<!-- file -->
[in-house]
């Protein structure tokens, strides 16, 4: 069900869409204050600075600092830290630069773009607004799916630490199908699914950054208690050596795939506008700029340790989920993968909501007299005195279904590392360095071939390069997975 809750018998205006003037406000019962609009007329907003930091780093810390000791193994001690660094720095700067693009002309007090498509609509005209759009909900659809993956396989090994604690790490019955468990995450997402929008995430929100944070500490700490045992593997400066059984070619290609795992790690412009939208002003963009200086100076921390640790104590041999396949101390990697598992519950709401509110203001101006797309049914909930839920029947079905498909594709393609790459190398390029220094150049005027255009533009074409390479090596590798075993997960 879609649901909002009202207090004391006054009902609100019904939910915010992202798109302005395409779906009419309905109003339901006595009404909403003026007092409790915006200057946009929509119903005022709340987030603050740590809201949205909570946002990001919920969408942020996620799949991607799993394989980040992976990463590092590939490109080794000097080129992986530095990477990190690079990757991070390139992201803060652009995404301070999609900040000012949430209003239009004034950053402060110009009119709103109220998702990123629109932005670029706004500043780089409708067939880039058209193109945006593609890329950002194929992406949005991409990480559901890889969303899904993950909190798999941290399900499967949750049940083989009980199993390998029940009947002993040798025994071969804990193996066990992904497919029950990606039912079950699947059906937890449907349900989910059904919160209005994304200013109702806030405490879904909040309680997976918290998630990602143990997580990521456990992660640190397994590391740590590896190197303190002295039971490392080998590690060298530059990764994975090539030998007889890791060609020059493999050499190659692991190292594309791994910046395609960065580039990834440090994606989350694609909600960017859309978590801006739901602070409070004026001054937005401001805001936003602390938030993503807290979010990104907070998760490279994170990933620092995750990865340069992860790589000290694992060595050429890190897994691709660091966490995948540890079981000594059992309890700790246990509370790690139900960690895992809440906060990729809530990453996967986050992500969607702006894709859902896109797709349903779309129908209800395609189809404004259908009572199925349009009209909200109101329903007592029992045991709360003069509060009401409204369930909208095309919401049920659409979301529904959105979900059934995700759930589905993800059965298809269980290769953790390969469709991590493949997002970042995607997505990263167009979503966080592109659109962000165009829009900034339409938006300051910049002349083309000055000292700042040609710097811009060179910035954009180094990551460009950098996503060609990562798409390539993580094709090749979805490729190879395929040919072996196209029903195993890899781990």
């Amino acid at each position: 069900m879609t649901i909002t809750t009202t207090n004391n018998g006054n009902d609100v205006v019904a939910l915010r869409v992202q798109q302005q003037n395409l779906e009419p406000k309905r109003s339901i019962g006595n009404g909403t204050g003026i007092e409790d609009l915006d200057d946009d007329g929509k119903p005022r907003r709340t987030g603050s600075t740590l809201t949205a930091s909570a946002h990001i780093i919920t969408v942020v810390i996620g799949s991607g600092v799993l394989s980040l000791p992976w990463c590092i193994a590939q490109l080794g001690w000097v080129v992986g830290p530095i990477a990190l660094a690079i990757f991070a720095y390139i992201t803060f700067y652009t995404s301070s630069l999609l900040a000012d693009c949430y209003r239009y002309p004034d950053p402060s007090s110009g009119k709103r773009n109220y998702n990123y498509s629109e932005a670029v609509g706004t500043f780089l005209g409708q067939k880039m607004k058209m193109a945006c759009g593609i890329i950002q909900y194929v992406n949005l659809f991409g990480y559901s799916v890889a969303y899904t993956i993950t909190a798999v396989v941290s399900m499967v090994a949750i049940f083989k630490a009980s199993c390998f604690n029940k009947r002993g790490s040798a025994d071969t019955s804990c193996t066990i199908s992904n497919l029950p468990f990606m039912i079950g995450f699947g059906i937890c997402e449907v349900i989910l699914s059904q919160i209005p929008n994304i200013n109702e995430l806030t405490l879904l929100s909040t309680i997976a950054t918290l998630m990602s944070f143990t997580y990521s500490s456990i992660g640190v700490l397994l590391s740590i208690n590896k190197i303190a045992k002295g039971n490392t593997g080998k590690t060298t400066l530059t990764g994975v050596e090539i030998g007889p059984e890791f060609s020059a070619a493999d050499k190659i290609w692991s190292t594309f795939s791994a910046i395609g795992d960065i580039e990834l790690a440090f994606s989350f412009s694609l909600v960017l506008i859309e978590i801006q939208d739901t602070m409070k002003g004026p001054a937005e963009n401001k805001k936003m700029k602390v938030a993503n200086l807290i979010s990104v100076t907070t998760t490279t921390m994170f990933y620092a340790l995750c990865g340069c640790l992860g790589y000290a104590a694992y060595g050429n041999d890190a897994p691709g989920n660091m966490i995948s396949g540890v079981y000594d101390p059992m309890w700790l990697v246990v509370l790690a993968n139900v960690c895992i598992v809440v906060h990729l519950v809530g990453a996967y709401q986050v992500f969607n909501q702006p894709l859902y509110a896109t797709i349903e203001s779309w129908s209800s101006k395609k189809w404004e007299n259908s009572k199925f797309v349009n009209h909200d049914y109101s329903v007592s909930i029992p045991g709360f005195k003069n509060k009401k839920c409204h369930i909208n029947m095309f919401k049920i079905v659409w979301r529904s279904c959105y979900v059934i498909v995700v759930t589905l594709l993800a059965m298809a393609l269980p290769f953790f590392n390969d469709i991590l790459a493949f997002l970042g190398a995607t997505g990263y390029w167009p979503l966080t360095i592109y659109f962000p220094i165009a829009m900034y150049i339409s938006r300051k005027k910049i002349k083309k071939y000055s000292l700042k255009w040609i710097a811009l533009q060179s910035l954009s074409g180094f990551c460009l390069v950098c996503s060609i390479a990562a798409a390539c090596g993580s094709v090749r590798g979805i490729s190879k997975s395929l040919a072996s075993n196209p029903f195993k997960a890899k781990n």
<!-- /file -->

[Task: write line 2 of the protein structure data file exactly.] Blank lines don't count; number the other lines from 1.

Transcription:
């Protein structure tokens, strides 16, 4: 069900869409204050600075600092830290630069773009607004799916630490199908699914950054208690050596795939506008700029340790989920993968909501007299005195279904590392360095071939390069997975 809750018998205006003037406000019962609009007329907003930091780093810390000791193994001690660094720095700067693009002309007090498509609509005209759009909900659809993956396989090994604690790490019955468990995450997402929008995430929100944070500490700490045992593997400066059984070619290609795992790690412009939208002003963009200086100076921390640790104590041999396949101390990697598992519950709401509110203001101006797309049914909930839920029947079905498909594709393609790459190398390029220094150049005027255009533009074409390479090596590798075993997960 879609649901909002009202207090004391006054009902609100019904939910915010992202798109302005395409779906009419309905109003339901006595009404909403003026007092409790915006200057946009929509119903005022709340987030603050740590809201949205909570946002990001919920969408942020996620799949991607799993394989980040992976990463590092590939490109080794000097080129992986530095990477990190690079990757991070390139992201803060652009995404301070999609900040000012949430209003239009004034950053402060110009009119709103109220998702990123629109932005670029706004500043780089409708067939880039058209193109945006593609890329950002194929992406949005991409990480559901890889969303899904993950909190798999941290399900499967949750049940083989009980199993390998029940009947002993040798025994071969804990193996066990992904497919029950990606039912079950699947059906937890449907349900989910059904919160209005994304200013109702806030405490879904909040309680997976918290998630990602143990997580990521456990992660640190397994590391740590590896190197303190002295039971490392080998590690060298530059990764994975090539030998007889890791060609020059493999050499190659692991190292594309791994910046395609960065580039990834440090994606989350694609909600960017859309978590801006739901602070409070004026001054937005401001805001936003602390938030993503807290979010990104907070998760490279994170990933620092995750990865340069992860790589000290694992060595050429890190897994691709660091966490995948540890079981000594059992309890700790246990509370790690139900960690895992809440906060990729809530990453996967986050992500969607702006894709859902896109797709349903779309129908209800395609189809404004259908009572199925349009009209909200109101329903007592029992045991709360003069509060009401409204369930909208095309919401049920659409979301529904959105979900059934995700759930589905993800059965298809269980290769953790390969469709991590493949997002970042995607997505990263167009979503966080592109659109962000165009829009900034339409938006300051910049002349083309000055000292700042040609710097811009060179910035954009180094990551460009950098996503060609990562798409390539993580094709090749979805490729190879395929040919072996196209029903195993890899781990």